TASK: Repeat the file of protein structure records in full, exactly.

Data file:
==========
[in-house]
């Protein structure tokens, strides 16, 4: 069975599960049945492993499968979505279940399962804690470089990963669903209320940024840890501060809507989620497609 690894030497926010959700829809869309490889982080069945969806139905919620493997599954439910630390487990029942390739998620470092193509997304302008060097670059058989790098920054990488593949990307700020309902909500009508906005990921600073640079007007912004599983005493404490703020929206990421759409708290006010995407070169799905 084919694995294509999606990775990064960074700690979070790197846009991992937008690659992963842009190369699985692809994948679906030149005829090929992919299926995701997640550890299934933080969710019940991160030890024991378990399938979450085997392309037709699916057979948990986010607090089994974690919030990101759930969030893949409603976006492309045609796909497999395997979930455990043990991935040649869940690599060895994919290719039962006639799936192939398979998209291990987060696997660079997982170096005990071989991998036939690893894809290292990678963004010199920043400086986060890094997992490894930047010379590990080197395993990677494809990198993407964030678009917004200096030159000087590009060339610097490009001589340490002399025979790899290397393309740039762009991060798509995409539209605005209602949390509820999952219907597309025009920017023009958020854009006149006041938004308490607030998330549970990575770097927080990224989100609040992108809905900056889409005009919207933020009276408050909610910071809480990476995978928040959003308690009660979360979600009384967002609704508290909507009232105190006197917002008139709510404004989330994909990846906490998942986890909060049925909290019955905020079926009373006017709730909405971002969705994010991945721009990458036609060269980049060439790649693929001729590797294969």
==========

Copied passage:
[in-house]
């Protein structure tokens, strides 16, 4: 069975599960049945492993499968979505279940399962804690470089990963669903209320940024840890501060809507989620497609 690894030497926010959700829809869309490889982080069945969806139905919620493997599954439910630390487990029942390739998620470092193509997304302008060097670059058989790098920054990488593949990307700020309902909500009508906005990921600073640079007007912004599983005493404490703020929206990421759409708290006010995407070169799905 084919694995294509999606990775990064960074700690979070790197846009991992937008690659992963842009190369699985692809994948679906030149005829090929992919299926995701997640550890299934933080969710019940991160030890024991378990399938979450085997392309037709699916057979948990986010607090089994974690919030990101759930969030893949409603976006492309045609796909497999395997979930455990043990991935040649869940690599060895994919290719039962006639799936192939398979998209291990987060696997660079997982170096005990071989991998036939690893894809290292990678963004010199920043400086986060890094997992490894930047010379590990080197395993990677494809990198993407964030678009917004200096030159000087590009060339610097490009001589340490002399025979790899290397393309740039762009991060798509995409539209605005209602949390509820999952219907597309025009920017023009958020854009006149006041938004308490607030998330549970990575770097927080990224989100609040992108809905900056889409005009919207933020009276408050909610910071809480990476995978928040959003308690009660979360979600009384967002609704508290909507009232105190006197917002008139709510404004989330994909990846906490998942986890909060049925909290019955905020079926009373006017709730909405971002969705994010991945721009990458036609060269980049060439790649693929001729590797294969």